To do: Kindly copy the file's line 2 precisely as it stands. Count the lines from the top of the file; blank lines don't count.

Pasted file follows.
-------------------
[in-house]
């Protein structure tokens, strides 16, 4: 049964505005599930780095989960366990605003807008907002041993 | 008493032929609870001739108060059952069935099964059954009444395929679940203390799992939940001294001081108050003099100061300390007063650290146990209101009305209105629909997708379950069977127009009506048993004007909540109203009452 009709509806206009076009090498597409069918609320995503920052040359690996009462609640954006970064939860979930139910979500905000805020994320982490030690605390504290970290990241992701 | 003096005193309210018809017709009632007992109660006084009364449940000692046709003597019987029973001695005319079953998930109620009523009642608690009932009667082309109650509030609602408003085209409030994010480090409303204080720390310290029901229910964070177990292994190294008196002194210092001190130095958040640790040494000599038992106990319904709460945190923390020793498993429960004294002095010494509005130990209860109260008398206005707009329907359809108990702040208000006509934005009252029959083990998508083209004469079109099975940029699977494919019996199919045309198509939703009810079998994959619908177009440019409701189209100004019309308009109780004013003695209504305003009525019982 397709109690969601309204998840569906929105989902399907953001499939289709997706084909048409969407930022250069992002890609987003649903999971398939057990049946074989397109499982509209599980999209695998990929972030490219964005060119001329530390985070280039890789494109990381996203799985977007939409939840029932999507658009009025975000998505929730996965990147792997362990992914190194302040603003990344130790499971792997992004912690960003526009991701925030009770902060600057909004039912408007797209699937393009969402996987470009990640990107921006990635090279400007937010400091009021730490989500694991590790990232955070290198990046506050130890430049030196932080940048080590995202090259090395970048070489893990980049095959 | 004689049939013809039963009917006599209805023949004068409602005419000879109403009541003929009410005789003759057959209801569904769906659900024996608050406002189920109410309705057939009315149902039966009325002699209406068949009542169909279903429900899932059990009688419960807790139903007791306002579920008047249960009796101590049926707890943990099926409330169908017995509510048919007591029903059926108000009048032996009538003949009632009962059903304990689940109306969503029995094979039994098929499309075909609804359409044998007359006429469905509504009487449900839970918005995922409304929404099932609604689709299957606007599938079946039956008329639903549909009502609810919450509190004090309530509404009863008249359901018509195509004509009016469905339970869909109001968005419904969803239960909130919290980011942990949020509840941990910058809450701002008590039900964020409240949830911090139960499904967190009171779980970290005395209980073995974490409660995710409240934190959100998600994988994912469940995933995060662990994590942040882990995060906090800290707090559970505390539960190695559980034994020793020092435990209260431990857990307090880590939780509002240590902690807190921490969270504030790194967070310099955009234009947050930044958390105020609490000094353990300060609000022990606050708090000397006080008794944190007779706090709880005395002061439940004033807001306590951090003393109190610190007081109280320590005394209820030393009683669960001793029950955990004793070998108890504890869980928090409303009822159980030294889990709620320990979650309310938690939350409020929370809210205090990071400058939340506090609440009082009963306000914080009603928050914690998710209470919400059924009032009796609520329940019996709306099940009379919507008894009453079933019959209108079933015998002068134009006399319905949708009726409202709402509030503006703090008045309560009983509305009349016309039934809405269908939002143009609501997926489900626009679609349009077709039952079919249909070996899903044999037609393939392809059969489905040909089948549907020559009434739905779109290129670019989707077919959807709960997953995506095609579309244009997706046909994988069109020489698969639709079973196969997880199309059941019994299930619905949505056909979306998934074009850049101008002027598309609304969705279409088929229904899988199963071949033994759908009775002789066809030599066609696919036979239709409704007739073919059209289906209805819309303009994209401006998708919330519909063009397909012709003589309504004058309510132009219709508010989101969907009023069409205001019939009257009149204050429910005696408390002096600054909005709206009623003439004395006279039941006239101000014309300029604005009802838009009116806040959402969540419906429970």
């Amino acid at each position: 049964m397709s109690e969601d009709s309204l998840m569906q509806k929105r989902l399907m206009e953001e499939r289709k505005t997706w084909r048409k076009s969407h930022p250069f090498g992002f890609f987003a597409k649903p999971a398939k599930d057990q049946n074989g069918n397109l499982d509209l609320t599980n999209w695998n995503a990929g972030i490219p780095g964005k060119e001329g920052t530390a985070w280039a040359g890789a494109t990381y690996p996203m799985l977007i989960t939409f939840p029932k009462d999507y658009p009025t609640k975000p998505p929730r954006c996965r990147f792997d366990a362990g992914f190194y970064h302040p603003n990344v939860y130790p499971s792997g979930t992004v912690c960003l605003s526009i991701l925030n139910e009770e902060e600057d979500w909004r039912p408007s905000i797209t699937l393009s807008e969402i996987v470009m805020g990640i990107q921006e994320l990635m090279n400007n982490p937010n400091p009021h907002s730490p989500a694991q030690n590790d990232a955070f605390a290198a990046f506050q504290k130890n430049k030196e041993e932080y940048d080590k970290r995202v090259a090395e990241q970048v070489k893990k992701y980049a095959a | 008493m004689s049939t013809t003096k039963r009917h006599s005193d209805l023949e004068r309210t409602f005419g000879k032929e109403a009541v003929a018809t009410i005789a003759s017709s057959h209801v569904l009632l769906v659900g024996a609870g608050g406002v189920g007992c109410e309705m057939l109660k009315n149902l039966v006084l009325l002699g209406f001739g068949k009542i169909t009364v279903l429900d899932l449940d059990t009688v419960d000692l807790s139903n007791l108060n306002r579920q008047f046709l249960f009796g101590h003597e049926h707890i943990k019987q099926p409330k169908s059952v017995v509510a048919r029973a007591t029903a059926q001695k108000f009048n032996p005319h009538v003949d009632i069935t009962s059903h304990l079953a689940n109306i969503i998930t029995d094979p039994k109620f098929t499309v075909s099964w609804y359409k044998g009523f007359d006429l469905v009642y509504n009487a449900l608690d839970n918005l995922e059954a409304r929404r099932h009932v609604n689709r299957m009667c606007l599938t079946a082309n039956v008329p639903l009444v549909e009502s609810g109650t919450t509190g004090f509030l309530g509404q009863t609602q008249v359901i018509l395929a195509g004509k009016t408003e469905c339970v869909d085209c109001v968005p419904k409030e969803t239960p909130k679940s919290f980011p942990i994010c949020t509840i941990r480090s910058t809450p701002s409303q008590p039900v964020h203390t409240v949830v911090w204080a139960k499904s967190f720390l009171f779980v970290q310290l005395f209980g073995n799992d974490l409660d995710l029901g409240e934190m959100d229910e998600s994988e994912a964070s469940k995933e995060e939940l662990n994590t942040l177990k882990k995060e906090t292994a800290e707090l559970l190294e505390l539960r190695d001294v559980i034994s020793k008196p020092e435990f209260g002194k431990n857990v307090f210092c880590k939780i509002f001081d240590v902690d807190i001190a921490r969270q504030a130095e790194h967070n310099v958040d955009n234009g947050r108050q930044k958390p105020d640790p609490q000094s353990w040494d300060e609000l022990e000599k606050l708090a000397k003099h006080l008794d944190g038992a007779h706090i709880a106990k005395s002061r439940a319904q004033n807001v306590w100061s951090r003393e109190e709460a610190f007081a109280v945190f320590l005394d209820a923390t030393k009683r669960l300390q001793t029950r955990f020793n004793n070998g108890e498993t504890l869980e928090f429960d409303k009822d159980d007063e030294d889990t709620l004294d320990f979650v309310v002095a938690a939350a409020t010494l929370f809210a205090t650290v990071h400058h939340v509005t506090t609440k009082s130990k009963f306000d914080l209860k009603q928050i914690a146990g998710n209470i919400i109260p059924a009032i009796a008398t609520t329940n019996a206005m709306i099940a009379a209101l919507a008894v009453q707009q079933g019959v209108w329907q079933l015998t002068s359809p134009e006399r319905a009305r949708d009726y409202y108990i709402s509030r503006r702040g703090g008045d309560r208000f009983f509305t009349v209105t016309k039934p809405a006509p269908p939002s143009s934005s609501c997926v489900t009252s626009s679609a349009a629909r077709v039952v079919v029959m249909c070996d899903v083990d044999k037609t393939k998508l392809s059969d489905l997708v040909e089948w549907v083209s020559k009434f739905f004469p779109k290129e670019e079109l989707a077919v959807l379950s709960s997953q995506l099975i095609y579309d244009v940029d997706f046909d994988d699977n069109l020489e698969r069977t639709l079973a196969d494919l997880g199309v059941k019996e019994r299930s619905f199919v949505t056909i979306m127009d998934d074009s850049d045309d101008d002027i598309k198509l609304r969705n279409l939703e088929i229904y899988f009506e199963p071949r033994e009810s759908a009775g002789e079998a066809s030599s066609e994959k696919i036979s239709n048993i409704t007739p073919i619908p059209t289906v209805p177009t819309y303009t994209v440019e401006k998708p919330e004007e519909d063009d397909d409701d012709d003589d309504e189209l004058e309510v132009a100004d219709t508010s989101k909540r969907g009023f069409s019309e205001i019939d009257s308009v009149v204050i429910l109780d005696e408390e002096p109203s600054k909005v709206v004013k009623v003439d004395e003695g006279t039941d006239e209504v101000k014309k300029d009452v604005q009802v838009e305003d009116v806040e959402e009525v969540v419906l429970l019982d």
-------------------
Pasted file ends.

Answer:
């Protein structure tokens, strides 16, 4: 049964505005599930780095989960366990605003807008907002041993 | 008493032929609870001739108060059952069935099964059954009444395929679940203390799992939940001294001081108050003099100061300390007063650290146990209101009305209105629909997708379950069977127009009506048993004007909540109203009452 009709509806206009076009090498597409069918609320995503920052040359690996009462609640954006970064939860979930139910979500905000805020994320982490030690605390504290970290990241992701 | 003096005193309210018809017709009632007992109660006084009364449940000692046709003597019987029973001695005319079953998930109620009523009642608690009932009667082309109650509030609602408003085209409030994010480090409303204080720390310290029901229910964070177990292994190294008196002194210092001190130095958040640790040494000599038992106990319904709460945190923390020793498993429960004294002095010494509005130990209860109260008398206005707009329907359809108990702040208000006509934005009252029959083990998508083209004469079109099975940029699977494919019996199919045309198509939703009810079998994959619908177009440019409701189209100004019309308009109780004013003695209504305003009525019982 397709109690969601309204998840569906929105989902399907953001499939289709997706084909048409969407930022250069992002890609987003649903999971398939057990049946074989397109499982509209599980999209695998990929972030490219964005060119001329530390985070280039890789494109990381996203799985977007939409939840029932999507658009009025975000998505929730996965990147792997362990992914190194302040603003990344130790499971792997992004912690960003526009991701925030009770902060600057909004039912408007797209699937393009969402996987470009990640990107921006990635090279400007937010400091009021730490989500694991590790990232955070290198990046506050130890430049030196932080940048080590995202090259090395970048070489893990980049095959 | 004689049939013809039963009917006599209805023949004068409602005419000879109403009541003929009410005789003759057959209801569904769906659900024996608050406002189920109410309705057939009315149902039966009325002699209406068949009542169909279903429900899932059990009688419960807790139903007791306002579920008047249960009796101590049926707890943990099926409330169908017995509510048919007591029903059926108000009048032996009538003949009632009962059903304990689940109306969503029995094979039994098929499309075909609804359409044998007359006429469905509504009487449900839970918005995922409304929404099932609604689709299957606007599938079946039956008329639903549909009502609810919450509190004090309530509404009863008249359901018509195509004509009016469905339970869909109001968005419904969803239960909130919290980011942990949020509840941990910058809450701002008590039900964020409240949830911090139960499904967190009171779980970290005395209980073995974490409660995710409240934190959100998600994988994912469940995933995060662990994590942040882990995060906090800290707090559970505390539960190695559980034994020793020092435990209260431990857990307090880590939780509002240590902690807190921490969270504030790194967070310099955009234009947050930044958390105020609490000094353990300060609000022990606050708090000397006080008794944190007779706090709880005395002061439940004033807001306590951090003393109190610190007081109280320590005394209820030393009683669960001793029950955990004793070998108890504890869980928090409303009822159980030294889990709620320990979650309310938690939350409020929370809210205090990071400058939340506090609440009082009963306000914080009603928050914690998710209470919400059924009032009796609520329940019996709306099940009379919507008894009453079933019959209108079933015998002068134009006399319905949708009726409202709402509030503006703090008045309560009983509305009349016309039934809405269908939002143009609501997926489900626009679609349009077709039952079919249909070996899903044999037609393939392809059969489905040909089948549907020559009434739905779109290129670019989707077919959807709960997953995506095609579309244009997706046909994988069109020489698969639709079973196969997880199309059941019994299930619905949505056909979306998934074009850049101008002027598309609304969705279409088929229904899988199963071949033994759908009775002789066809030599066609696919036979239709409704007739073919059209289906209805819309303009994209401006998708919330519909063009397909012709003589309504004058309510132009219709508010989101969907009023069409205001019939009257009149204050429910005696408390002096600054909005709206009623003439004395006279039941006239101000014309300029604005009802838009009116806040959402969540419906429970």